Your security requirements should be stipulated in the legal contract you sign with the vendor. It will help to speed up the vendor security assessment process by centralizing your requirements in one format.

In my career, I have seen many vendors try to bluff their way to good answers on a vendor security questionnaire. You need to make sure that the discussion is held with the security team present so that the direct questions that need to be asked are addressed and an open and professional discussion can be held.

Finally, if vendors flat out refuse to agree to certain provisions or requirements, that’s a potentially useful signal as to their overall commitment level to security, as well as to what risk areas to dig into further.

2. Prioritizing decisions, automating the process and providing visibility

Slowing down processes, closing the gates and acting all hush-hush about your security processes is not the way to go.

Prioritizing decisions

AppsFlyer’s security approach is one of agility, and it has proven itself useful as we’ve scaled up. By maintaining constant contact with the various departments, we address security questions without slowing down processes (or, in the very least, doing our absolute best to not be the bottleneck). The “gates” need to remain open, with someone on guard duty at all times.

Of course, this doesn’t mean that we abandon all processes, but if we determine the risk from a certain vendor to be very limited, we see no reason for additional security checks.  

Automating the process

Try to automate the process as much as possible. This could mean buying software that helps manage your risk assessment processes and relationships with vendors (just remember to vet the software vendor first, wink wink).

This will allow your team to scale and this will reduce the friction that different teams have from waiting to answers that the security team need to provide.

Provide visibility

Make sure the processes and reasoning behind them are clear; not only internally to the security team, but to the employee or team asking to hire the vendor, as well as the vendor itself. Make sure that everyone involved is updated on the status of the request and what gaps or issues exist (if any).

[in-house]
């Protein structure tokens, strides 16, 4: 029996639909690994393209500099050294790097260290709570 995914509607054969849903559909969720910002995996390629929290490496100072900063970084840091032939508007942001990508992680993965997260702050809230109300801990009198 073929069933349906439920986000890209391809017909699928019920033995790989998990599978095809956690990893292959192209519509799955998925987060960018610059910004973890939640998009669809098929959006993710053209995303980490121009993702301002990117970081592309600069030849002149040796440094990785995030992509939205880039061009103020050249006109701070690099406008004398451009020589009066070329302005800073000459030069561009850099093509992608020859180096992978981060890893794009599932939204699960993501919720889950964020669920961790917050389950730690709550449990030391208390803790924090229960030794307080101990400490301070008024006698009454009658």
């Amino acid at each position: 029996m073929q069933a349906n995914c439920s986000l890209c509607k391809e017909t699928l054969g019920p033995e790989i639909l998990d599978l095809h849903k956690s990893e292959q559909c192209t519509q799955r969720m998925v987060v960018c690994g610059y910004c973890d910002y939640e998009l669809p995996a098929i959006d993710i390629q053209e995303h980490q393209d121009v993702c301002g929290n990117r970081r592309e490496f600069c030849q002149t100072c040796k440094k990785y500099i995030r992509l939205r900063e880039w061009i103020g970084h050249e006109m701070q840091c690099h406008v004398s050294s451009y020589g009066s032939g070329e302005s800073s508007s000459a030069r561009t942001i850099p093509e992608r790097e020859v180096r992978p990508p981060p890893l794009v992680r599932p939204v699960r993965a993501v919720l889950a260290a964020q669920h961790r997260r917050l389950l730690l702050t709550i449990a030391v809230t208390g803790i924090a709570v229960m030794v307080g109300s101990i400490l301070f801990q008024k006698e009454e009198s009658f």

3. Continuous monitoring

Security is fluid, it is never static. Ongoing, continuous monitoring is crucial to your company’s security health.

Organizations evolve; they get acquired and transfer their data to another company, change their standards or move their headquarters. If a vendor you’re working with gets acquired, for example, the vetting process must start over from scratch; you’re essentially evaluating a whole new vendor. Stagnant waters reek; make sure you’re continuously reevaluating the vendors you’ve already hired.

Making security part of your organization’s DNA

Third-party risk is just one of many elements when it comes to your organization’s security efforts. Putting security at the forefront of every stage of innovation and growth means you’ll always be one step ahead when it comes to risk mitigation.

Manage the 3rd party risks; don’t let them manage you.

Watch as our very own CEO Oren Kaniel discusses 3rd party risk, one of the 4 pillar elements of a mission-critical marketing platform.


Guy Flechter

Guy is CISO & DPO of AppsFlyer, spearheading the company's security and privacy program. Guy brings 17 years of rich professional experience in information security and data privacy to the table, with an impressive track record at LivePerson and several other organizations.